Vusi Thembekwayo “rock star of public speaking”
No. I wanted to pursue a corporate career. There weren’t many commercially successful role models when I was younger, from which one could realize the potential of being a successful businessman through speaking.
What led you to become a motivational speaker?
I am more a classically trained public speaker that stumbled upon motivational speaking. The truth is that I was a well-trained public speaker that wanted simply to make an impact in the lives of others. It just happened that “motivational speaking” was the way to do that.
Your work as a motivational speaker focuses on businesses and entrepreneurs. What in your opinion are the biggest challenges facing businesses and entrepreneurs in Africa?
For businesses and business leaders, the challenges are on leading in the modern world. We live in highly volatile times, where the decisions we make are clouded by the complexities of competing interests from the communities we operate in and shareholders whose interest we serve. The task of the modern-day business leader is navigating these challenges with character and integrity.
For entrepreneurs, the challenges of doing business and being successful in Africa are wide and varied. From raising working capital finance at favourable terms to creating a robust offering that is as responsive to your customers as it is affordable. The added issues of lack of infrastructure make reaching your “choice consumers” difficult whilst the highly rigid financial products (most of which are in no way innovative or tailored to the African entrepreneurs’ environment) continue to keep the small entrepreneur in Africa financially excluded. The extent to which we are able to unlock this challenge is directly proportional to the extent, which we can create a better Africa for all.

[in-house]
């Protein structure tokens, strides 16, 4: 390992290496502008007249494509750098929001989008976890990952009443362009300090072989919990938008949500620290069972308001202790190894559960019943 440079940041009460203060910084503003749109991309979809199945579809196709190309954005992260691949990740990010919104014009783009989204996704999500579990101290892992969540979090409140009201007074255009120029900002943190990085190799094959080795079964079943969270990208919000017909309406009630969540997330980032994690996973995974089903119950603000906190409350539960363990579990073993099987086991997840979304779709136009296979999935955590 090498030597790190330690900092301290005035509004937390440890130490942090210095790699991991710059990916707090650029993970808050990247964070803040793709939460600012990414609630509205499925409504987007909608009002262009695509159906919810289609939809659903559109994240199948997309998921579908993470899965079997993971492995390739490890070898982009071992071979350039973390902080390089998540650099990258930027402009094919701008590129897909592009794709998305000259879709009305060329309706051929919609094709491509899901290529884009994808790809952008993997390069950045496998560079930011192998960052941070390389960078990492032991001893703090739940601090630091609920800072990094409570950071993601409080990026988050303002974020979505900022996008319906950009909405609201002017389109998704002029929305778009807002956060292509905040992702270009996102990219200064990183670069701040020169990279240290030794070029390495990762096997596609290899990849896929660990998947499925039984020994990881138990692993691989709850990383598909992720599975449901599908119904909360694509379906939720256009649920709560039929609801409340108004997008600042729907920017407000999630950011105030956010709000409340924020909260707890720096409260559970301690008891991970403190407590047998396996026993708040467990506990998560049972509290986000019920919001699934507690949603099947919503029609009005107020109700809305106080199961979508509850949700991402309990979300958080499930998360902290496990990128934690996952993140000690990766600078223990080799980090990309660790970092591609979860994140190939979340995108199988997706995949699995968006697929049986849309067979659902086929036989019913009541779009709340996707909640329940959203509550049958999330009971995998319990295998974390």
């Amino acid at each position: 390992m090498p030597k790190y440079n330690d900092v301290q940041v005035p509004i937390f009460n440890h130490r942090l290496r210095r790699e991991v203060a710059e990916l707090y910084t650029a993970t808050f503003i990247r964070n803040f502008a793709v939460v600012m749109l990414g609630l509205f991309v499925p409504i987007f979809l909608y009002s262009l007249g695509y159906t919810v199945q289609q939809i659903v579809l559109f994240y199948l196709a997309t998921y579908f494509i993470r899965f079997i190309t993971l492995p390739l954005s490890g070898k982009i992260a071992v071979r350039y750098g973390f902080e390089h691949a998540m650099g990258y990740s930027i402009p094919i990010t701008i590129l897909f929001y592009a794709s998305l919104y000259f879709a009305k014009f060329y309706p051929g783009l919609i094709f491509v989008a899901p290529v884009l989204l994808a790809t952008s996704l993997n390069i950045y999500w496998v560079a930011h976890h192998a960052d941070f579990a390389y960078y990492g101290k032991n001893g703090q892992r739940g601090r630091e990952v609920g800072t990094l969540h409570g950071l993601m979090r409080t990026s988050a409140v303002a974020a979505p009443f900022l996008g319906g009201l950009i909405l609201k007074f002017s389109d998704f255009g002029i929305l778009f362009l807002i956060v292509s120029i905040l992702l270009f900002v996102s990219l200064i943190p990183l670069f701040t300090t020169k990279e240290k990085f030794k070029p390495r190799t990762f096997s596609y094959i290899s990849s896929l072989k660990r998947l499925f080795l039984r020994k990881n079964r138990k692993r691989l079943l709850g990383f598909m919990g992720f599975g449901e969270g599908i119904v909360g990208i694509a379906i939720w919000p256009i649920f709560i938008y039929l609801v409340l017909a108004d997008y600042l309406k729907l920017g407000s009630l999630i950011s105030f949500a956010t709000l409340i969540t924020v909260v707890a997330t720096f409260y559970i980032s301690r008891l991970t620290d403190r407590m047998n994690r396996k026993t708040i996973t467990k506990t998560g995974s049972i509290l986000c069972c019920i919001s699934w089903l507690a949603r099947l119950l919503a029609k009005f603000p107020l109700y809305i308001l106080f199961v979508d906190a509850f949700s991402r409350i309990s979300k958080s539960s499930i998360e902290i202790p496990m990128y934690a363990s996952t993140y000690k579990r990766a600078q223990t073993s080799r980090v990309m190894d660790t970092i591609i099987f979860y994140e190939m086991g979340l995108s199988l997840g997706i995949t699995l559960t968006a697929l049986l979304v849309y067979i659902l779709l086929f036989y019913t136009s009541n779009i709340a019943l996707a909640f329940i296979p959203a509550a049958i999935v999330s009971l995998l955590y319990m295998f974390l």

Your testimonials reveal that you have motivated countless individuals, how do you motivate yourself?
For me, motivation is not a static concept. It’s rather more fluid. So I have different things that motivate me at different times. It may be creating a legacy for my family or simply the ability to make someone else’s life better and more meaningful. Sometimes its how much commercial success we can have as a business, or the tenacity of my team and the people I lead. I draw motivation at different times from different sources.
A singular truth remains; I am motivated by my ability to make an impact. If I cannot make an impact in the spaces I exist then I withdraw myself and refocus.
You are the youngest director of a JSE-listed company, how did you achieve this impressive feat?
Simple, hard work, building a strong reputation of delivery and an ability to manage pressure, having fun and have a clear vision of the future. There is no part of real success that is “by chance” or luck. I have a simple rule for achieving your goals:
Clarity: you cannot be propelled towards a goal that you are uncertain of. You must be crystal clear on the goal, the motivation for that goal and the impact your achieving will have;
Be ready to fail: I should have been a director of a listed at 25years old. But the business I was in chose a different path and I chose to move on. My view is that setbacks are a set-up for a comeback. So I ask the question, if not this path then which? I don’t argue whether or not I can achieve my goals. Achieving them is a given for me. I really want to know the best path to reaching them;
Smart work is a lie created by lazy people: the truth is that the harder I worked at being smarter, the harder I worked period. You have to be willing to put in the hours, do the time, walk the miles and earn the stripes to your success. So this idea that you can work hard is nonsense. You work smart by being more organised but you still have to do the work. There is no effortless path to any place worth going;
Build and protect your reputation: it is really important to know and never forget that your most important asset is not money, it is your reputation. Building and maintain a strong reputation is actually really simple.
Do what you say. Say what you do.
Bring your best self to the room everyday.
What words of advice would you offer would-be entrepreneurs who are afraid to take the leap and pursue their dream?
Fear is good. You should embrace the fear. The truth is that many of the business leaders I have come to meet and admire are equally fearful. The trick is not whether or not one feels fear, but rather having the discipline to move past the fear. Fear is like bad winter, you cannot conquer it, circumvent it, avoid it or wish it away but you can certainly outlast it through being focused, being diligent and being deliberate.
In the explanation for your Millionaires 101 project you state: “we are unashamedly for the development of African entrepreneurs and their accumulation of real wealth.” What does “real wealth” mean to you?